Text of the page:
“I am married to a lunatic.”
So says Mara (Cristine Reyes) of her missing husband as she is interviewed by a police officer at the beginning of writer/director Sigrid Andrea Bernardo’s UnTrue – and before she even launches into her story of a marriage marred by unstable behaviour and domestic violence, the horrific bruising across her face already tells its own tale. Mara will narrate her meet-cute with wine dealer Joachim (Xian Lim), the relationship that blossoms between these two Filipino exiles in Georgia, and the emerging signs that an undisclosed past dogs Joachim’s conscience, occasionally bringing episodes of paranoid delusion and psychotic aggression. Mara’s story, shown in flashback, is a loving romance that gets tied up in a tragedy of madness.
A third of the way through its duration, UnTrue switches to Joachim’s confused version of events, recounted to a psychiatrist – a version in which it is Mara who is the lunatic, or at least possessed by a very angry, vengeful ghost. In other words, Bernardo’s film comes with a she said/he said structure that essentially tells the same story twice, with minor if significant variations that are difficult to reconcile – and under a title that primes us to expect deception. As the same incidents are revisited, in the style of Rashomon or perhaps of Gone Girl, from two conflicting points of view, the inherently repetitive nature of this narrative structure ensures a certain lack of economy – yet Bernardo keeps things engaging by grading these two sections in starkly different colour schemes (Mara’s is warm, Joachim’s harsher), while the two actors show great versatility in playing their rôles twice in markedly contrasting ways from one section to the next.
Mara tells a story of terrible abuse, but ends by declaring her abiding love for Joachim and her desire to be reunited with him. It seems an unlikely prospect – but at least the thesis and antithesis of their incompatible stories will be synthesised in the film’s final third, where overlapping, convoluted flashbacks provide the key to what has really happened between these two. For this third section fills in gaps in both their recent and more distant histories, introducing a tritagonist (played by Rhen Escano) who in different ways haunts both Mara’s and Joachim’s stories. What ensues is a messy, twisty battle of the sexes, involving old sins, recurring echoes of the past, and a slow, calculating revenge.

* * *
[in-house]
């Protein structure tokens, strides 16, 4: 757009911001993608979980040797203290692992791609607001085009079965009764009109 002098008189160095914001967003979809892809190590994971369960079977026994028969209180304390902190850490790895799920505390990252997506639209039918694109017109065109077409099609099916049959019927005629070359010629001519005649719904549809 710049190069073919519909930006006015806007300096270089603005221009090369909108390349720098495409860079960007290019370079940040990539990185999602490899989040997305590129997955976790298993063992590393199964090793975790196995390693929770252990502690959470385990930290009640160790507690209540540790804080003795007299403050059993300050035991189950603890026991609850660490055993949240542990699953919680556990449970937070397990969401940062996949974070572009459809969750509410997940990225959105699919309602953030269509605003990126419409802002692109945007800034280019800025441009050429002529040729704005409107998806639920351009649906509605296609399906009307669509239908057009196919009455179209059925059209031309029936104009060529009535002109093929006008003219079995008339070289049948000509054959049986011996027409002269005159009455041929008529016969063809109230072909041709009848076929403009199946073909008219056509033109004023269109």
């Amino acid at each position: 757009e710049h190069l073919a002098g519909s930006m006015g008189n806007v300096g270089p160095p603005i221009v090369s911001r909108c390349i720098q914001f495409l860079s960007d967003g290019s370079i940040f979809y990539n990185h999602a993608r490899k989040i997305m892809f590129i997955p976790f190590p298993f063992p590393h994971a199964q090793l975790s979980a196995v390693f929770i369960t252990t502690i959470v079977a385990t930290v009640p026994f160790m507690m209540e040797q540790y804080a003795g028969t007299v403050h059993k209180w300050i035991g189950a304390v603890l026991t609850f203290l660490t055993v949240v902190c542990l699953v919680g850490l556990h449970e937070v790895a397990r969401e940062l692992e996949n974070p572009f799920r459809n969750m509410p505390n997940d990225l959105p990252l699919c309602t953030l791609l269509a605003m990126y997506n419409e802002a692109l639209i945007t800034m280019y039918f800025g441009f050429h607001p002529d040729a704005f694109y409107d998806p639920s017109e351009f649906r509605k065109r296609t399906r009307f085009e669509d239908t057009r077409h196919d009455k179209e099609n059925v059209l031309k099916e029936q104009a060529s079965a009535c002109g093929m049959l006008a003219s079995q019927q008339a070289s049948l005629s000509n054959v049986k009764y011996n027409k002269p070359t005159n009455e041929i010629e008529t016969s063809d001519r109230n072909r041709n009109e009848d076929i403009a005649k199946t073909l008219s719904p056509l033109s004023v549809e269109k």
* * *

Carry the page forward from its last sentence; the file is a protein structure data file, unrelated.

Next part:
UnTrue is concerned with irreconcilable differences and the unity of opposites, both in its principal relationship and in its divided narrative. Forming the film’s centrepiece is the famous statue of Kartlis Deda in Tbilisi, a miniature reproduction of which sits on the policeman’s desk. The ‘Mother of Georgia’ carries a bowl of grapes in one hand for her friends, and a sword in the other for her enemies – and as such, she not only symbolises the duality of the Georgian character, but also embodies the binary nature of love and hate which drives the film. The question is which of these characters holds the grapes, and which wields the sword – and the answer may well just be that, like the statue, these two complex, contradictory characters can handle both items, as they engage in a dialectic of male and female, past and present, wrath and forgiveness.
© Anton Bitel